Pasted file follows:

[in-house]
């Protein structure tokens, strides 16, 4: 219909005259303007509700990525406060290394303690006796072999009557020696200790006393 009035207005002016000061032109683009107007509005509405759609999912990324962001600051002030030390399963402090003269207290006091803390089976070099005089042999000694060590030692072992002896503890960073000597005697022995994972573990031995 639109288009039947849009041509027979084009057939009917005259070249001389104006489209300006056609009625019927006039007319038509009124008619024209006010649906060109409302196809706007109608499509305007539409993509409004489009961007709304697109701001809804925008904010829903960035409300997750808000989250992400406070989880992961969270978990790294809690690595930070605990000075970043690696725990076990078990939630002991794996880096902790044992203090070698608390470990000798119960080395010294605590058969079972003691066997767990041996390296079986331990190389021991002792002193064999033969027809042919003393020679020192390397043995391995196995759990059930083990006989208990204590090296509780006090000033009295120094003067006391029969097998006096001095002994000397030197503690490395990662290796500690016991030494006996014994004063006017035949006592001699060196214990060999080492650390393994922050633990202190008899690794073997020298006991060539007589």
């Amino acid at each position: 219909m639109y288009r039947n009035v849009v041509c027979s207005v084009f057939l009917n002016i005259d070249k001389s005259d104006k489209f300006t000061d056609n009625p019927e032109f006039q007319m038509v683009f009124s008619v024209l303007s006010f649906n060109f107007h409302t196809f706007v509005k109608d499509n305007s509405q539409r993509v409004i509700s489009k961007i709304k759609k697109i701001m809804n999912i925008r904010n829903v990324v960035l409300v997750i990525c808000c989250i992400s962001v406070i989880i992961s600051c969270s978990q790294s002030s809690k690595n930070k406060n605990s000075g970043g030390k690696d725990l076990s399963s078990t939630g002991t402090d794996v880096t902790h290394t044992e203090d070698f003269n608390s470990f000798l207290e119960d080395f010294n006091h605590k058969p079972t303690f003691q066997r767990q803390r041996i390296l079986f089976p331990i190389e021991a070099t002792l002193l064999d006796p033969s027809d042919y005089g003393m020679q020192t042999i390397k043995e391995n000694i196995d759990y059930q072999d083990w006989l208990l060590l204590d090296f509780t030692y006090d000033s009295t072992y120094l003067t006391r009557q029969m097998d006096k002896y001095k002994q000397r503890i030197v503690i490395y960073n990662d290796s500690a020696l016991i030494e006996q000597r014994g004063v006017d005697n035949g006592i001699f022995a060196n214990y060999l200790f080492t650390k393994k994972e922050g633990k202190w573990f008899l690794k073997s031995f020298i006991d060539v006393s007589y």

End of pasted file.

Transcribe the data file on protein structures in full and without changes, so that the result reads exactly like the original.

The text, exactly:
[in-house]
């Protein structure tokens, strides 16, 4: 219909005259303007509700990525406060290394303690006796072999009557020696200790006393 009035207005002016000061032109683009107007509005509405759609999912990324962001600051002030030390399963402090003269207290006091803390089976070099005089042999000694060590030692072992002896503890960073000597005697022995994972573990031995 639109288009039947849009041509027979084009057939009917005259070249001389104006489209300006056609009625019927006039007319038509009124008619024209006010649906060109409302196809706007109608499509305007539409993509409004489009961007709304697109701001809804925008904010829903960035409300997750808000989250992400406070989880992961969270978990790294809690690595930070605990000075970043690696725990076990078990939630002991794996880096902790044992203090070698608390470990000798119960080395010294605590058969079972003691066997767990041996390296079986331990190389021991002792002193064999033969027809042919003393020679020192390397043995391995196995759990059930083990006989208990204590090296509780006090000033009295120094003067006391029969097998006096001095002994000397030197503690490395990662290796500690016991030494006996014994004063006017035949006592001699060196214990060999080492650390393994922050633990202190008899690794073997020298006991060539007589």
């Amino acid at each position: 219909m639109y288009r039947n009035v849009v041509c027979s207005v084009f057939l009917n002016i005259d070249k001389s005259d104006k489209f300006t000061d056609n009625p019927e032109f006039q007319m038509v683009f009124s008619v024209l303007s006010f649906n060109f107007h409302t196809f706007v509005k109608d499509n305007s509405q539409r993509v409004i509700s489009k961007i709304k759609k697109i701001m809804n999912i925008r904010n829903v990324v960035l409300v997750i990525c808000c989250i992400s962001v406070i989880i992961s600051c969270s978990q790294s002030s809690k690595n930070k406060n605990s000075g970043g030390k690696d725990l076990s399963s078990t939630g002991t402090d794996v880096t902790h290394t044992e203090d070698f003269n608390s470990f000798l207290e119960d080395f010294n006091h605590k058969p079972t303690f003691q066997r767990q803390r041996i390296l079986f089976p331990i190389e021991a070099t002792l002193l064999d006796p033969s027809d042919y005089g003393m020679q020192t042999i390397k043995e391995n000694i196995d759990y059930q072999d083990w006989l208990l060590l204590d090296f509780t030692y006090d000033s009295t072992y120094l003067t006391r009557q029969m097998d006096k002896y001095k002994q000397r503890i030197v503690i490395y960073n990662d290796s500690a020696l016991i030494e006996q000597r014994g004063v006017d005697n035949g006592i001699f022995a060196n214990y060999l200790f080492t650390k393994k994972e922050g633990k202190w573990f008899l690794k073997s031995f020298i006991d060539v006393s007589y």